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What Makes Humans Human

“If we do it right, we might be able to evolve a form of work that taps into our uniquely human capabilities and restores our humanity. The ultimate paradox is that this technology may become a powerful catalyst that we need to reclaim our humanity.”
– John Hagel

The emergence of artificial intelligence has brought about a profound impact on religion, challenging long-held beliefs and prompting theological reflections. AI technologies have enabled the automation of certain religious practices, such as AI-powered chatbots that offer guidance and support for spiritual seekers. Additionally, AI-driven data analysis has opened up new avenues for religious leaders to gain insights into the beliefs and behaviors of their congregations. 

However, the integration of AI into religious contexts has also raised ethical questions, especially concerning the role of AI in decision-making processes and its potential to replace human spiritual leaders. Moreover, the idea of AI achieving consciousness has led to theological debates about the nature of the soul and the divine. Overall, AI’s influence on religion is a complex interplay of technological innovation, ethical considerations, and theological inquiries that continue to evolve as the field of AI progresses.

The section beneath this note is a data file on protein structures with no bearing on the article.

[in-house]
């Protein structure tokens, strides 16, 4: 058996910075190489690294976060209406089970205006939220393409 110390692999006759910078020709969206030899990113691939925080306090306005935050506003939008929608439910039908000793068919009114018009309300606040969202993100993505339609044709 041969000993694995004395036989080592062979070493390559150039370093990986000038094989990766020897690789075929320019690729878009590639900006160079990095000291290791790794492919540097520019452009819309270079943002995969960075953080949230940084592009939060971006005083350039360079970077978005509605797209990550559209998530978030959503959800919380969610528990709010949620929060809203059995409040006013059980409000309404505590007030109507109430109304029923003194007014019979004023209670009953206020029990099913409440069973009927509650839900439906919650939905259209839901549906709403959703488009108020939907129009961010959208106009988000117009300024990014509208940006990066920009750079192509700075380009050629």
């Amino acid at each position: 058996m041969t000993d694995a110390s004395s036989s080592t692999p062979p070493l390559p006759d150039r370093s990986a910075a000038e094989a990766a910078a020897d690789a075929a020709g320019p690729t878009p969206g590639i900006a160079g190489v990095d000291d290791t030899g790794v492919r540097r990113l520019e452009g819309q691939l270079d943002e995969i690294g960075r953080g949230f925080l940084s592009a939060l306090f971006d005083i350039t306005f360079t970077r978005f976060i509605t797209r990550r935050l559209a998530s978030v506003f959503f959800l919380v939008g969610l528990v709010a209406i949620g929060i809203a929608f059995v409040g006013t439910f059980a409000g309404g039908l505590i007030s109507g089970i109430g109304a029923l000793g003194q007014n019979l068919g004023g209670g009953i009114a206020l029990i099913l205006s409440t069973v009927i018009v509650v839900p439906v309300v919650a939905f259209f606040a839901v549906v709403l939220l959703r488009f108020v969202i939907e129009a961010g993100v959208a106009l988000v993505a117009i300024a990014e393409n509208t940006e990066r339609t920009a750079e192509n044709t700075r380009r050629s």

Oh and by the way, the previous two paragraphs were written by ChatGPT … 
           Could you tell? 

I asked ChatGPT to write a paragraph about the impact AI could have on religion. It took about three seconds. I watched it happen on the screen of my laptop. (By the way, I split the response into two paragraphs because it was kind of lengthy.) 

This week, we are going to think about artificial intelligence (or AI), the cutting edge science that develops computer systems capable of performing tasks that typically require human intelligence to accomplish. In short, AI is machines doing what people typically do, including reasoning, learning, making decisions, and problem solving.

Theologically, we understand that human beings are created in the image of God. Genesis 1:26 reads, “Then God said, ‘Let us make humans in our image.’” In Psalm 8:5 we read that God has made humans “a little lower than elohim,” which is translated most often as “God,” but is also translated “divine beings” or even “angels,” depending on which version you read.

Which begs the question –
            What does it mean to be created in the image of God when there are robots who can do pretty much everything that we can?

So come to worship this weekend, and try to guess which sections of the sermon are “real,” and which were written by ChatGPT! I’ll see y’all in church! 


Pastor's Note

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